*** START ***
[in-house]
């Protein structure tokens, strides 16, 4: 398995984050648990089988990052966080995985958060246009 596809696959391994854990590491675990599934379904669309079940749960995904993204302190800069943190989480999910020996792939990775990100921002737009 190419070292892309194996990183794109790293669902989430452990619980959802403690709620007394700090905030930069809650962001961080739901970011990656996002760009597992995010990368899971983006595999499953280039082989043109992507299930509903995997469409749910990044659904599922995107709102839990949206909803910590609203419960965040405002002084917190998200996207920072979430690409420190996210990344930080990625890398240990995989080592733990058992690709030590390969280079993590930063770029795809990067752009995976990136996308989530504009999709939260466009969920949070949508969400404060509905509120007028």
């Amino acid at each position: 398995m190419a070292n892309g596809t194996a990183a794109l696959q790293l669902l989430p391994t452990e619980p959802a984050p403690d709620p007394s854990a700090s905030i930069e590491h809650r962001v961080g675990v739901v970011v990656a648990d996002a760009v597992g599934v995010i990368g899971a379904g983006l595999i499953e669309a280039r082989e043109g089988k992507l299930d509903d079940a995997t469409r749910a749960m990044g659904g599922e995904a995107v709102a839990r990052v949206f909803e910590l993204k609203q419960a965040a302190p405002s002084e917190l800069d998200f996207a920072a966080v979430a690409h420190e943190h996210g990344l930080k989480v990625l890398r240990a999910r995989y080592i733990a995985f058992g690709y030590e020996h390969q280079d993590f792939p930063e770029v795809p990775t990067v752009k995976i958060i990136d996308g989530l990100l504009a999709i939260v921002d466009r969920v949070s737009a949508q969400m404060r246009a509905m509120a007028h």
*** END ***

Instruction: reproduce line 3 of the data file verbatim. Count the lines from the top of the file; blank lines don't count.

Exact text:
């Amino acid at each position: 398995m190419a070292n892309g596809t194996a990183a794109l696959q790293l669902l989430p391994t452990e619980p959802a984050p403690d709620p007394s854990a700090s905030i930069e590491h809650r962001v961080g675990v739901v970011v990656a648990d996002a760009v597992g599934v995010i990368g899971a379904g983006l595999i499953e669309a280039r082989e043109g089988k992507l299930d509903d079940a995997t469409r749910a749960m990044g659904g599922e995904a995107v709102a839990r990052v949206f909803e910590l993204k609203q419960a965040a302190p405002s002084e917190l800069d998200f996207a920072a966080v979430a690409h420190e943190h996210g990344l930080k989480v990625l890398r240990a999910r995989y080592i733990a995985f058992g690709y030590e020996h390969q280079d993590f792939p930063e770029v795809p990775t990067v752009k995976i958060i990136d996308g989530l990100l504009a999709i939260v921002d466009r969920v949070s737009a949508q969400m404060r246009a509905m509120a007028h």